People's Insurance Co. (Group) of China Ltd.'s proposed secondary listing in Shanghai is a significant step toward diversifying the Chinese state-controlled company's sources of income as its main business is increasingly squeezed, analysts said.
The company said in announcing regulatory approval for the move that its aim is to replenish capital. Based on the group's 2017 net asset of 3.23 yuan per share, it could potentially raise at least 14.85 billion yuan from the float. That would come on top of a combined 30 billion yuan raised via issuances of capital supplementary bonds by the group and unit PICC Life Insurance Co. Ltd.
An internal source at the company said the Shanghai listing has been a long-standing desire aimed at supporting the group's push to revamp its property and casualty, life and health insurance subsidiaries while promoting its digital, integrated and international strategies.
Though the Hong Kong-listed group, which was founded in 1949, has 11 subsidiaries with operations ranging from life insurance to asset management, it generated 69.2% of revenue and 94.2% of net profit from PICC Property & Casualty Co. Ltd., according to the prospectus for the Shanghai listing. PICC P&C is China's biggest nonlife insurer by far, with about a third of the market and premiums more than 60% higher than its nearest rival in 2017.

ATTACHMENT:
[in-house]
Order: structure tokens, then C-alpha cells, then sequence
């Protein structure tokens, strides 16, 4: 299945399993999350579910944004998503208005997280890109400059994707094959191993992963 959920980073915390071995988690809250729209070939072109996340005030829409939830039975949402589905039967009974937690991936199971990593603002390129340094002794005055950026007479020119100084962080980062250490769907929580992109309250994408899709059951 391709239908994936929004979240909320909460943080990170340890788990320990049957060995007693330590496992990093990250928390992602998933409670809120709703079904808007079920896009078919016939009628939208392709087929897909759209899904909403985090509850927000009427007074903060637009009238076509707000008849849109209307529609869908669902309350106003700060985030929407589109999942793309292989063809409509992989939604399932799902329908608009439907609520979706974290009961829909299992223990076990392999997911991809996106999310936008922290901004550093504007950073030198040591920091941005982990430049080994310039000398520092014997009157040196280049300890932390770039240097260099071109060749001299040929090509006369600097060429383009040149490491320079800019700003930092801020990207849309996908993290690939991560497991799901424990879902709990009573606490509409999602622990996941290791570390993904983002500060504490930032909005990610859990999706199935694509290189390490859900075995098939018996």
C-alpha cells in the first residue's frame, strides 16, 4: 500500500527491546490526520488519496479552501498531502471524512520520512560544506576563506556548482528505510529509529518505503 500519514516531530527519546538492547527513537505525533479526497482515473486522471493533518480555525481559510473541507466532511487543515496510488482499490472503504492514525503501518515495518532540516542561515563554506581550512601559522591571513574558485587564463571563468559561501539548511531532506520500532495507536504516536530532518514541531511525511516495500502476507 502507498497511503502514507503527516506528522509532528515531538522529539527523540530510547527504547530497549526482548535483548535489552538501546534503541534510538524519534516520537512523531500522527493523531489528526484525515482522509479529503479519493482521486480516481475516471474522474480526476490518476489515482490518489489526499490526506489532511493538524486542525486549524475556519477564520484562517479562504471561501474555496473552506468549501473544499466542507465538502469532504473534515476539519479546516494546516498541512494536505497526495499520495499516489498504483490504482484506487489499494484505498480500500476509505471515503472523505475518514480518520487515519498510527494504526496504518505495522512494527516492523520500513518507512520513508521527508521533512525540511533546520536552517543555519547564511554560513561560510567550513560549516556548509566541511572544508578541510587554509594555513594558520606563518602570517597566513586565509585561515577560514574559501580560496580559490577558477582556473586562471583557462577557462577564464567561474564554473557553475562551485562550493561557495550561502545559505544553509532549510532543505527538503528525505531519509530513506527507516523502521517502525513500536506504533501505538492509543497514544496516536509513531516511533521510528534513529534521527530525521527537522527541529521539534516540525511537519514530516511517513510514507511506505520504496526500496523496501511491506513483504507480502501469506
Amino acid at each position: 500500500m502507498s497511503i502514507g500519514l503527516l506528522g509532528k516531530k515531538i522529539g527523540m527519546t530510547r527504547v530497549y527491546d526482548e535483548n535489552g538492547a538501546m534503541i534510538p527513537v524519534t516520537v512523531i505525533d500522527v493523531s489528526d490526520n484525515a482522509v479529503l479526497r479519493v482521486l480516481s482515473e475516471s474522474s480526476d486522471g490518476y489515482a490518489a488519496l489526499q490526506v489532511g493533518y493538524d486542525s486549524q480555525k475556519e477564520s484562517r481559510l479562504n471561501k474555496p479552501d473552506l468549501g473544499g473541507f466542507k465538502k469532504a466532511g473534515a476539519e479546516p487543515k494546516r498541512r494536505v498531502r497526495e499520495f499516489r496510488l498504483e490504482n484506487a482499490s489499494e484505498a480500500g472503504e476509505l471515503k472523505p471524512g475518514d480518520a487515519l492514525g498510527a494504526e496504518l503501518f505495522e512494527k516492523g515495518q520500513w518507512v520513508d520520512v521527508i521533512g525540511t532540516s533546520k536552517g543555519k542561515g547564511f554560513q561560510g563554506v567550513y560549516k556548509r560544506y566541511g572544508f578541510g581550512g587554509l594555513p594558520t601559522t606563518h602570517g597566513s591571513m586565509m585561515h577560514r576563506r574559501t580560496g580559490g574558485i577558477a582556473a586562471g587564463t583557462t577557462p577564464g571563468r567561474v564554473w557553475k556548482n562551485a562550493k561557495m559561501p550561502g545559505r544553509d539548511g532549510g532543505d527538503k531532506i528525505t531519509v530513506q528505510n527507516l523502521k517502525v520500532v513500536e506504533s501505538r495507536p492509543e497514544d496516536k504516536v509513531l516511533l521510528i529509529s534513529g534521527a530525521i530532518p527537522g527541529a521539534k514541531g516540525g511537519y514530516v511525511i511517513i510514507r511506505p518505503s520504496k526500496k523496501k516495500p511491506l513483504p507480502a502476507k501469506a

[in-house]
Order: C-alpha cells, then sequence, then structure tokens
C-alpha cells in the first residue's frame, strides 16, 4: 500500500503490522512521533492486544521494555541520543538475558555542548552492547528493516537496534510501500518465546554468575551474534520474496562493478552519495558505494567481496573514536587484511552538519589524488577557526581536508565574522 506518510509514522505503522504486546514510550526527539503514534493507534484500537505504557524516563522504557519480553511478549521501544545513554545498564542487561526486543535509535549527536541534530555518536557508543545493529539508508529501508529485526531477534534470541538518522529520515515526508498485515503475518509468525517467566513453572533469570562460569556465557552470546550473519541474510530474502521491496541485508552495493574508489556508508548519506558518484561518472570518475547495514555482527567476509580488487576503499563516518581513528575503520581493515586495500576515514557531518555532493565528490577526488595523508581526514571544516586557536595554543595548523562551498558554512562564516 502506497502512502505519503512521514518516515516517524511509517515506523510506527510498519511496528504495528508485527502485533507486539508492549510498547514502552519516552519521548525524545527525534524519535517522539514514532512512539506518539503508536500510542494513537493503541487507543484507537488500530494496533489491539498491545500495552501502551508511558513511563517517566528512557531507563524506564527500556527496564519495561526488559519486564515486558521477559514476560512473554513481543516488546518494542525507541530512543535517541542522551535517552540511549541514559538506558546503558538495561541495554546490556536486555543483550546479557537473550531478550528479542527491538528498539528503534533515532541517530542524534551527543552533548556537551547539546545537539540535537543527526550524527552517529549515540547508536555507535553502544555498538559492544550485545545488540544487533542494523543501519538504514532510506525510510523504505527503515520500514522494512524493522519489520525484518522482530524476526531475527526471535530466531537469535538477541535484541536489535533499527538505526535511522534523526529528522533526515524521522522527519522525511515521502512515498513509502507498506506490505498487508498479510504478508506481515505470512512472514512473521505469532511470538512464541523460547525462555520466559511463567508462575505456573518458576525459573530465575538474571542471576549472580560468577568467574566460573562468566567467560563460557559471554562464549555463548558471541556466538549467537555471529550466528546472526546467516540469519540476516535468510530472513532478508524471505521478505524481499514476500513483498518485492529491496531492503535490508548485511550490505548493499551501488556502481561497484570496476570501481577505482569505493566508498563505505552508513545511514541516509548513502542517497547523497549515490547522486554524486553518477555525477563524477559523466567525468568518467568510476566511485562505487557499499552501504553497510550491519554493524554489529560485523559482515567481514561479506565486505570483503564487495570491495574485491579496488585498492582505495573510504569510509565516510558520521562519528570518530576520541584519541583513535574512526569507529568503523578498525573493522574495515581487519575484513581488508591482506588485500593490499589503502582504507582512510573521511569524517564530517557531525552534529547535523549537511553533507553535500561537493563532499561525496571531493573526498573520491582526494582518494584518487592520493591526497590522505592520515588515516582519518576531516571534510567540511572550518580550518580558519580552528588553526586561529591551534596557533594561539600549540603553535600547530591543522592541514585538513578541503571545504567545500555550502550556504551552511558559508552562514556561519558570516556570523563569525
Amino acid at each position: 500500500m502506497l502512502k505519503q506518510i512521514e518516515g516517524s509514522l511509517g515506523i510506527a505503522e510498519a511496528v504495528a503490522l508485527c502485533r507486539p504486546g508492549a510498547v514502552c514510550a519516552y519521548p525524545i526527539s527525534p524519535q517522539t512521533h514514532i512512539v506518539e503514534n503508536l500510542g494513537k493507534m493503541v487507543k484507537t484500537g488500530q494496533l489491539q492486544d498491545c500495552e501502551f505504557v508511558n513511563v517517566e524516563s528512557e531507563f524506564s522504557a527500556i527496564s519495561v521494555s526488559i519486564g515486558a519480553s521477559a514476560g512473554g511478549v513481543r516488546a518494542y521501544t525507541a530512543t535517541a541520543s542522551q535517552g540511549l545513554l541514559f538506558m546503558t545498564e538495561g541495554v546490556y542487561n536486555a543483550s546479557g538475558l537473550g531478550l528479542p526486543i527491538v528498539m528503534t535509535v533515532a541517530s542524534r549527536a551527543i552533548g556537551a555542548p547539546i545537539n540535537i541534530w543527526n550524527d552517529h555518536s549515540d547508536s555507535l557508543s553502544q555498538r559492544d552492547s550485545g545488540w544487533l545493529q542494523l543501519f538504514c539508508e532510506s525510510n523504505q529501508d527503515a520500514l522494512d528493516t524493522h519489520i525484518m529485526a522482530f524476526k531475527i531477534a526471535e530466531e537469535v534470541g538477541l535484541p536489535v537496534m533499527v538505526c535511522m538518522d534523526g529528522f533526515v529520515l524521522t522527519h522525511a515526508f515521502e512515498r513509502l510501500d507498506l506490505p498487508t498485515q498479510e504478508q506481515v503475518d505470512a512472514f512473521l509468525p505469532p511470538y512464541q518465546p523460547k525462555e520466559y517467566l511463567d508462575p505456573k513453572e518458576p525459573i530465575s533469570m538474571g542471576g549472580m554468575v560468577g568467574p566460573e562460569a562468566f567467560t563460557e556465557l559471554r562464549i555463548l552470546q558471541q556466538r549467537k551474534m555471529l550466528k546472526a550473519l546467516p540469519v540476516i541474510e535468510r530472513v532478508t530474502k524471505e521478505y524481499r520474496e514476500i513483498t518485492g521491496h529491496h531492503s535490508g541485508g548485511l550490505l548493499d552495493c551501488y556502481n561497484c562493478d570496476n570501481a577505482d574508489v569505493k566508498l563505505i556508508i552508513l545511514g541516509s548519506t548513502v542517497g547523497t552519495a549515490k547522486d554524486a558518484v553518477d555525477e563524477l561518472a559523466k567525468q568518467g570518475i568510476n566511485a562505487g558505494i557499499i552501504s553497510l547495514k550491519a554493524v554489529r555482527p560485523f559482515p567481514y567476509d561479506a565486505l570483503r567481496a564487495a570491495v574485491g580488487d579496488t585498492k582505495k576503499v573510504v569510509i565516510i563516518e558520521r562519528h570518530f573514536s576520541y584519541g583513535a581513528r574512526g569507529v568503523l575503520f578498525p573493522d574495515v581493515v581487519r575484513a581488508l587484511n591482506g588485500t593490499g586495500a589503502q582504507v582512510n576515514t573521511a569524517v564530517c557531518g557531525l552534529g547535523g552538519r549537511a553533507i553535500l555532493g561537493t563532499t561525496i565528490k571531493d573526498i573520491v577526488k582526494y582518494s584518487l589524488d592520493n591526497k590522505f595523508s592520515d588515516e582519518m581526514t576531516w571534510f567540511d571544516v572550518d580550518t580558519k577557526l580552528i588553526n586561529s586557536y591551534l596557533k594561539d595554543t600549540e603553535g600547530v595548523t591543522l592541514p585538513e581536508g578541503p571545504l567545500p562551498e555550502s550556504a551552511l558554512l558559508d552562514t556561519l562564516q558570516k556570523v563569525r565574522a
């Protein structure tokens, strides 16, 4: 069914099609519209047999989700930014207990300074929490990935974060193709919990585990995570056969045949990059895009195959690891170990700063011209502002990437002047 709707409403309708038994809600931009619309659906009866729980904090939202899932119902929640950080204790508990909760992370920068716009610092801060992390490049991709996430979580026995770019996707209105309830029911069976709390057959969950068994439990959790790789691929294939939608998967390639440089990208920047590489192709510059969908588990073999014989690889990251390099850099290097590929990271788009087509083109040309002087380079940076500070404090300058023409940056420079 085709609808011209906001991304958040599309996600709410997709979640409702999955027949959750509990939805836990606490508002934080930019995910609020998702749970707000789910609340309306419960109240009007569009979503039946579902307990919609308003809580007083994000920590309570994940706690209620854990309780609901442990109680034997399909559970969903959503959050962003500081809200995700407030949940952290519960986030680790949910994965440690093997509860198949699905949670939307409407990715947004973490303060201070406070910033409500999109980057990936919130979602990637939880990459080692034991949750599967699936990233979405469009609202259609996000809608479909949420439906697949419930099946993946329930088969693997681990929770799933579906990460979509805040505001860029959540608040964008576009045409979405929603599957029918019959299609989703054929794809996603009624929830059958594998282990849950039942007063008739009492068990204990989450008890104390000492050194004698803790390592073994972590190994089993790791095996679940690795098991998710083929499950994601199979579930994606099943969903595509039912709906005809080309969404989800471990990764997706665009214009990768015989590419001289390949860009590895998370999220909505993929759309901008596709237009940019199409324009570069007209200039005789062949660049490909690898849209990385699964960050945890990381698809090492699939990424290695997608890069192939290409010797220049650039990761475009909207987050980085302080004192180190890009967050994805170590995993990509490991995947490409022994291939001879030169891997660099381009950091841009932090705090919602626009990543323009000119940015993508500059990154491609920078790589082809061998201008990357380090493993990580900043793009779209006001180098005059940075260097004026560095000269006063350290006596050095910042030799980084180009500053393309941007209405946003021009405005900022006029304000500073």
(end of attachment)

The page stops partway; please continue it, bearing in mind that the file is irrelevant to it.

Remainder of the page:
By contrast, PICC Life and PICC Health Insurance Co. Ltd., both founded in 2005, are younger and seen as less competitive than the corresponding units of five other listed Chinese insurers. PICC Life ranked ninth in market share in 2017, with less than a fifth of the premiums of the leader, China Life Insurance Co. Ltd.
Its 2017 net profit of 623 million yuan was dwarfed by China Life's 32.25 billion yuan, but perhaps more tellingly by the 5.38 billion yuan booked by New China Life Insurance Co. Ltd., which is 10th by market share.
PICC Health, meanwhile, was hit in 2017 by the Chinese insurance regulator's campaign to curb the sale of wealth management-type policies, resulting in a 16.4% year-over-year decline in gross written premium and just 7 million yuan in net profit. Both the life and health units have also been pushed to shift away from the bancassurance channel of sales and recruit more agents to sell long-term protection-oriented insurance products.
"It is important for PICC Group to further grow its life and health insurance operations," said Grace Zhou, vice president and head of financials at the research department of ICBC International in Hong Kong. It would be "meaningless for them to list as a group" and then continue to rely heavily on PICC P&C, she added.
PICC Group's Hong Kong listing ceremony in December 2012
Source: Associated Press
But that sort of transformation needs capital, because recruiting and training agents to sell protection-oriented policies is expensive and may further erode solvency ratios, Zhou said. As of 2017-end, PICC Life's comprehensive solvency ratio was lowest among its listed peers at 219%.